Shellfishing 101

Recreational shellfishing is an easy Cape Cod pleasure: even for raw rookies who don’t know a cherrystone from a little neck.

There is something so simple, yet deep-down satisfying about shellfishing. On a warm summer day you can pull on a pair of shorts, a t-shirt, and a pair of old sneakers, grab your rake and basket and head to the beach to dig for steamers. Later, you can steam up these soft shell clams and serve them hot with bowls of clam broth and melted butter to grateful friends and family.

Shellfishing 101

A good trick for finding steamers is to look for small spouts of water, or holes in the mud, on tidal flats. When we were kids, we used to drop the biggest rock we could find on the mud to make the steamers spout before they burrowed back to safety.

Shellfishing 101

If you are a fan of quahogs (there are two sizes of these hard-shelled clams: larger cherrystone clams for chowder, stuffing, or sauces, and little necks, which are great served raw on the half shell), you can walk out until the water reaches your knees and drag a special shellfishing “basket” rake through the sandy mud for bounty.  It’s a good idea to attach a floatable device (we sometimes use a shortened child’s styrofoam ‘noodle’) around your wire basket so you don’t lose it.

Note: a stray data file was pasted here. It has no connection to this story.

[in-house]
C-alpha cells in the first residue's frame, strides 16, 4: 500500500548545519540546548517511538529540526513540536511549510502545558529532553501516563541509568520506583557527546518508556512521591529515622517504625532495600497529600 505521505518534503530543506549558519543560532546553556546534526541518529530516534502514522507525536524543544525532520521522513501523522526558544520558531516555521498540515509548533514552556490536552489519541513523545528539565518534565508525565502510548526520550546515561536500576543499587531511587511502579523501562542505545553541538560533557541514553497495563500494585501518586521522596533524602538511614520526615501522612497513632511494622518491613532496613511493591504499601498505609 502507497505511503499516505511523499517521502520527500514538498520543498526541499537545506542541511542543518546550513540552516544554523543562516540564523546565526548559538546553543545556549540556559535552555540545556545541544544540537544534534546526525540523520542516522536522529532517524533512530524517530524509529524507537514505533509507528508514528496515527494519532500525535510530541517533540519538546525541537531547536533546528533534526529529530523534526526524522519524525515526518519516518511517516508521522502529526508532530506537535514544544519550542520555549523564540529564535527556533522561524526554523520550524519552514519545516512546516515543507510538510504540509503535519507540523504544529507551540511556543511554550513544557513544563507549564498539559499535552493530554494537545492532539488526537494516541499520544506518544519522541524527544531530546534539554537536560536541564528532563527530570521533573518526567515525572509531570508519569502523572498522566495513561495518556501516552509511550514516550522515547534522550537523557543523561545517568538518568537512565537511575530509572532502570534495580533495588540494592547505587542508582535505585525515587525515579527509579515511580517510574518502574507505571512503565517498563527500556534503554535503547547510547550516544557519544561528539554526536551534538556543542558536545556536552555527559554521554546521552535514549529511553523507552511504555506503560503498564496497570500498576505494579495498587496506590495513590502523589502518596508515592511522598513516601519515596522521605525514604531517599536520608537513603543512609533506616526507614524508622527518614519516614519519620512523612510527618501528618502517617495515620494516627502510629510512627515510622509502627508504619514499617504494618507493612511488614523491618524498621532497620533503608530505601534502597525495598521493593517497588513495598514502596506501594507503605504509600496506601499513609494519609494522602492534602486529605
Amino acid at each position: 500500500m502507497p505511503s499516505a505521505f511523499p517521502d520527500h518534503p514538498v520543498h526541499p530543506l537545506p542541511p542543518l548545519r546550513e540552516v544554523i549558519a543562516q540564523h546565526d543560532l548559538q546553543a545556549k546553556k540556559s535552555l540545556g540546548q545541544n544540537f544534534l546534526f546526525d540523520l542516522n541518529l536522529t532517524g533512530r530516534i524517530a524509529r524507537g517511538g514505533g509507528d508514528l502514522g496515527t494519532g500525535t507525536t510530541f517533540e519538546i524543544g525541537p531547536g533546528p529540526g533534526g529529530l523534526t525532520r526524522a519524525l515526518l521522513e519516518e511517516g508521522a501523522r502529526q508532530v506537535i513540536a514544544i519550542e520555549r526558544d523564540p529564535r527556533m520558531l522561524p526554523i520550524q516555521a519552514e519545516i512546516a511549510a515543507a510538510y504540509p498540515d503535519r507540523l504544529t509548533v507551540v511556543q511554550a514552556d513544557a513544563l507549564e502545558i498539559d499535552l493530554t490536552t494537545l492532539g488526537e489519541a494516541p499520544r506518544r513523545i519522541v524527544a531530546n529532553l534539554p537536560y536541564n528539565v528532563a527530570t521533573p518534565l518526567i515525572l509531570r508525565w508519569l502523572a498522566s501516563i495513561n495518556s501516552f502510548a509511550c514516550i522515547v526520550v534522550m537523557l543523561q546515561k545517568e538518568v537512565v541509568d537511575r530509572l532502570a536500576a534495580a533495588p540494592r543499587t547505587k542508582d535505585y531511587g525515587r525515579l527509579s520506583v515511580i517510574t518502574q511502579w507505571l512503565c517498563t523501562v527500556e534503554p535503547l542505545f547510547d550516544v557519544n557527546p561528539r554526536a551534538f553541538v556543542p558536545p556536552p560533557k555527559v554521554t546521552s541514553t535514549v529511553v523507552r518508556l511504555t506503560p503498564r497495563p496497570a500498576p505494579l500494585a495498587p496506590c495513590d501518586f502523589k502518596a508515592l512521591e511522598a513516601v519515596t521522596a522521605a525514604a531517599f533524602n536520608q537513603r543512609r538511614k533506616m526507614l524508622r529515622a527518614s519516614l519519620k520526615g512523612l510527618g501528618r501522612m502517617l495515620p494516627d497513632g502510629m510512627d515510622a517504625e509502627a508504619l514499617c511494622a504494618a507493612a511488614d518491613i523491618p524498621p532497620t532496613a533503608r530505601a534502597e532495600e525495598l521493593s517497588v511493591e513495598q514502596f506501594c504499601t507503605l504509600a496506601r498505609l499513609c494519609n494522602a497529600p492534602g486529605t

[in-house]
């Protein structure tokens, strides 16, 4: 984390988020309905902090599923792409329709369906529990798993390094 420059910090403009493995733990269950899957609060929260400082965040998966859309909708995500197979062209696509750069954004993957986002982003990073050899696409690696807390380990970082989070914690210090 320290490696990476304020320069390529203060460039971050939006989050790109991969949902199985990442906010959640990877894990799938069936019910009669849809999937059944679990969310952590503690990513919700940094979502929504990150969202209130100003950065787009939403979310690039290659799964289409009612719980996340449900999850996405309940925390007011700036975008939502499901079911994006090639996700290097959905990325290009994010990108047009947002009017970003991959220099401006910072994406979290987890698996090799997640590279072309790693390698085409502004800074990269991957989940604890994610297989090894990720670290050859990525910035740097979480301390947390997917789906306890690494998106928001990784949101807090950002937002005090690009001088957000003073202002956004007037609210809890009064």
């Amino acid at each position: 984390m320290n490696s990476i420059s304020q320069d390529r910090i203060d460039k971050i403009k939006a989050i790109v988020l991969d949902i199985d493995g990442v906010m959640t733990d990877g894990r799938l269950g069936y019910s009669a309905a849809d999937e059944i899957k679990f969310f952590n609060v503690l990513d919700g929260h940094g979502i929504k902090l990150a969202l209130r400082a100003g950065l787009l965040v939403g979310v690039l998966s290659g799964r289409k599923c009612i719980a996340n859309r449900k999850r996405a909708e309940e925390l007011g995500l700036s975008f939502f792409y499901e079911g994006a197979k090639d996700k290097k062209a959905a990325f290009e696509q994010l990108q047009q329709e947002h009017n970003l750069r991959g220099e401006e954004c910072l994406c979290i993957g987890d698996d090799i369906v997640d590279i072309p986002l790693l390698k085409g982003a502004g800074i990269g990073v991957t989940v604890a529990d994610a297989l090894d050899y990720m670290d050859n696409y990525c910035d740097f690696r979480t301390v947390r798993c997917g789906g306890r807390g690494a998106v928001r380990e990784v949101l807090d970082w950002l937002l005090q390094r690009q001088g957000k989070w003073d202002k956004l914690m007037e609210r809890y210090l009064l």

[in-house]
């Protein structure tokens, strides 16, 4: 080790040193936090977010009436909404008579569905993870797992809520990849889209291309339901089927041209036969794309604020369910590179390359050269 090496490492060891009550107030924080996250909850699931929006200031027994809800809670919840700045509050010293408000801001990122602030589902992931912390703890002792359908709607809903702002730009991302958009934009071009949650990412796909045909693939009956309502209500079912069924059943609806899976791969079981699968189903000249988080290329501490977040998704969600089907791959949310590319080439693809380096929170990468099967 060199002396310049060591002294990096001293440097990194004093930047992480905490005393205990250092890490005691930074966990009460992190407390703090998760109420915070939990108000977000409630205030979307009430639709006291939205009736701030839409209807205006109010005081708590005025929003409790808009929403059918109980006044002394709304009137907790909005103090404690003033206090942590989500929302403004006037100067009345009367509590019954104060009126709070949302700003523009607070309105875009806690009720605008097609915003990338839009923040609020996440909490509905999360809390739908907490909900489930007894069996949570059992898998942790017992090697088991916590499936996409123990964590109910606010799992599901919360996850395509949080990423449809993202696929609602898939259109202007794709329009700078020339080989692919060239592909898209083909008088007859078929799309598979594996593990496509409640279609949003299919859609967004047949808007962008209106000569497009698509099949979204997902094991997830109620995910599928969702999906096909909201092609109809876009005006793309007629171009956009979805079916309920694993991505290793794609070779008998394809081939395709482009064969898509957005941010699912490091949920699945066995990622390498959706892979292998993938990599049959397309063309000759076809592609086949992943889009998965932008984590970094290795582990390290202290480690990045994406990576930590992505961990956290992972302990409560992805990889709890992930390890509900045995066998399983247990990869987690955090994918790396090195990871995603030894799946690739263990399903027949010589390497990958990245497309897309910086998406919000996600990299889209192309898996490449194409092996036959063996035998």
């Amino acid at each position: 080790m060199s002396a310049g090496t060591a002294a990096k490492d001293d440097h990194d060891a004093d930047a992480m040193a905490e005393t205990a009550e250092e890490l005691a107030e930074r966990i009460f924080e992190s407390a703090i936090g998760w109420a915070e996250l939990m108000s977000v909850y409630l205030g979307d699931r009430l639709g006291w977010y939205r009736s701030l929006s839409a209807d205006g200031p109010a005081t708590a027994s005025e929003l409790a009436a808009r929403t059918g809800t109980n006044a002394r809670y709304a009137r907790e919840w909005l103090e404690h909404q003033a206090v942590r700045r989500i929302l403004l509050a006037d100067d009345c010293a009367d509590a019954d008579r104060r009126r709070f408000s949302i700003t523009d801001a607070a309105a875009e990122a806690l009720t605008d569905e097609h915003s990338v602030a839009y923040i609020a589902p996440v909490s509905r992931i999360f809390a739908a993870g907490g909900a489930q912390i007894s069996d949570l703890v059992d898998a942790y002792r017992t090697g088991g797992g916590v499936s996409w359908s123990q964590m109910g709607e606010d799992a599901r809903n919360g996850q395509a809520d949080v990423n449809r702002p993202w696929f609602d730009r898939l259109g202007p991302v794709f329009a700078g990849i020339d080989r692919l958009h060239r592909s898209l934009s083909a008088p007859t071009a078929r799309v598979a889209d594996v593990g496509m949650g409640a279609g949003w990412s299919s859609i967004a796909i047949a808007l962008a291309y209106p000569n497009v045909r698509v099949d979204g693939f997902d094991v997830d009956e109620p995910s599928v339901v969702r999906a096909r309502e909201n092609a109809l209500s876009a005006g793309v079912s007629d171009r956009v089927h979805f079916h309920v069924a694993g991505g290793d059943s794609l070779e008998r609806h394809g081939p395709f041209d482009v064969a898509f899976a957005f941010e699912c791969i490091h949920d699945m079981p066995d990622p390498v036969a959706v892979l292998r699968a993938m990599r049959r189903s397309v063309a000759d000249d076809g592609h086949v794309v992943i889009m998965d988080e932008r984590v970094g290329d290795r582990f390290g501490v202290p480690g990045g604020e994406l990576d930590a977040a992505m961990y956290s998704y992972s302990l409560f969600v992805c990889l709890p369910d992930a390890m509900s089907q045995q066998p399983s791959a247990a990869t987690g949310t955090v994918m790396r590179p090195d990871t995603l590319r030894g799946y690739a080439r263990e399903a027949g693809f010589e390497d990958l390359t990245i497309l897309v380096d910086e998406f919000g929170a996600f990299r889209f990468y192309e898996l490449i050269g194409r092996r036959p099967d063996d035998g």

This is more work than just scratching around with a long handled tines rake such as that used for digging steamers, requiring a little more muscle. The good news is that quahogs are much closer to the surface of the sand, so it can be easier to fill your basket and head home to make chowder or one of our favorites, spaghetti with clam sauce made with lots of garlic, olive oil, and fresh chopped parsley or basil. (Enjoy this recipe on our website at

Shellfishing 101
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Susan Dewey is the associate publisher and editor of Cape Cod LIFE, Cape Cod HOME, and Cape Cod ART. She lives in Centerville on Cape Cod and enjoys gardening, sailing, walking on the beach, gallery hopping, cooking with fresh seafood, and exploring Cape Cod and the Islands from shore to shore.

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